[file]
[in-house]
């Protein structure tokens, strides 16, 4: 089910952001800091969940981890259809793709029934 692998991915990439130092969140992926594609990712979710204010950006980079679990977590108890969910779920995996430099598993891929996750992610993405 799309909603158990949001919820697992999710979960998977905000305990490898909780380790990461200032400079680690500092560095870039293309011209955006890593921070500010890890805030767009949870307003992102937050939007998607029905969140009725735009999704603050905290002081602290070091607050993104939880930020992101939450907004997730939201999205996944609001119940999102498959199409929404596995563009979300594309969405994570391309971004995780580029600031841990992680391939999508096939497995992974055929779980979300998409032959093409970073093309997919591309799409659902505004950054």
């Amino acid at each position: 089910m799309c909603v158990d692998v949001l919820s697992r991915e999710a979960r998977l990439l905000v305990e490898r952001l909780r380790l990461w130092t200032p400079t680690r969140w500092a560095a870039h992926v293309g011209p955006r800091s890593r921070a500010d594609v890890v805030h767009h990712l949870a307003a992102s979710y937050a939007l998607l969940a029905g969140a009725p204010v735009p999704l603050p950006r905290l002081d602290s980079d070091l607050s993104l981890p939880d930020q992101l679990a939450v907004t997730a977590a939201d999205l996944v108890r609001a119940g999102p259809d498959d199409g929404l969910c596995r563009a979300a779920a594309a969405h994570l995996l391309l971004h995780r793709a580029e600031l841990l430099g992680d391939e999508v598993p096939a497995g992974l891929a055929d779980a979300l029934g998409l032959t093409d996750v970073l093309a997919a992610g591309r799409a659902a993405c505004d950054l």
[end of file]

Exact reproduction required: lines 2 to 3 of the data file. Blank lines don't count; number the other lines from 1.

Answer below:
């Protein structure tokens, strides 16, 4: 089910952001800091969940981890259809793709029934 692998991915990439130092969140992926594609990712979710204010950006980079679990977590108890969910779920995996430099598993891929996750992610993405 799309909603158990949001919820697992999710979960998977905000305990490898909780380790990461200032400079680690500092560095870039293309011209955006890593921070500010890890805030767009949870307003992102937050939007998607029905969140009725735009999704603050905290002081602290070091607050993104939880930020992101939450907004997730939201999205996944609001119940999102498959199409929404596995563009979300594309969405994570391309971004995780580029600031841990992680391939999508096939497995992974055929779980979300998409032959093409970073093309997919591309799409659902505004950054």
């Amino acid at each position: 089910m799309c909603v158990d692998v949001l919820s697992r991915e999710a979960r998977l990439l905000v305990e490898r952001l909780r380790l990461w130092t200032p400079t680690r969140w500092a560095a870039h992926v293309g011209p955006r800091s890593r921070a500010d594609v890890v805030h767009h990712l949870a307003a992102s979710y937050a939007l998607l969940a029905g969140a009725p204010v735009p999704l603050p950006r905290l002081d602290s980079d070091l607050s993104l981890p939880d930020q992101l679990a939450v907004t997730a977590a939201d999205l996944v108890r609001a119940g999102p259809d498959d199409g929404l969910c596995r563009a979300a779920a594309a969405h994570l995996l391309l971004h995780r793709a580029e600031l841990l430099g992680d391939e999508v598993p096939a497995g992974l891929a055929d779980a979300l029934g998409l032959t093409d996750v970073l093309a997919a992610g591309r799409a659902a993405c505004d950054l």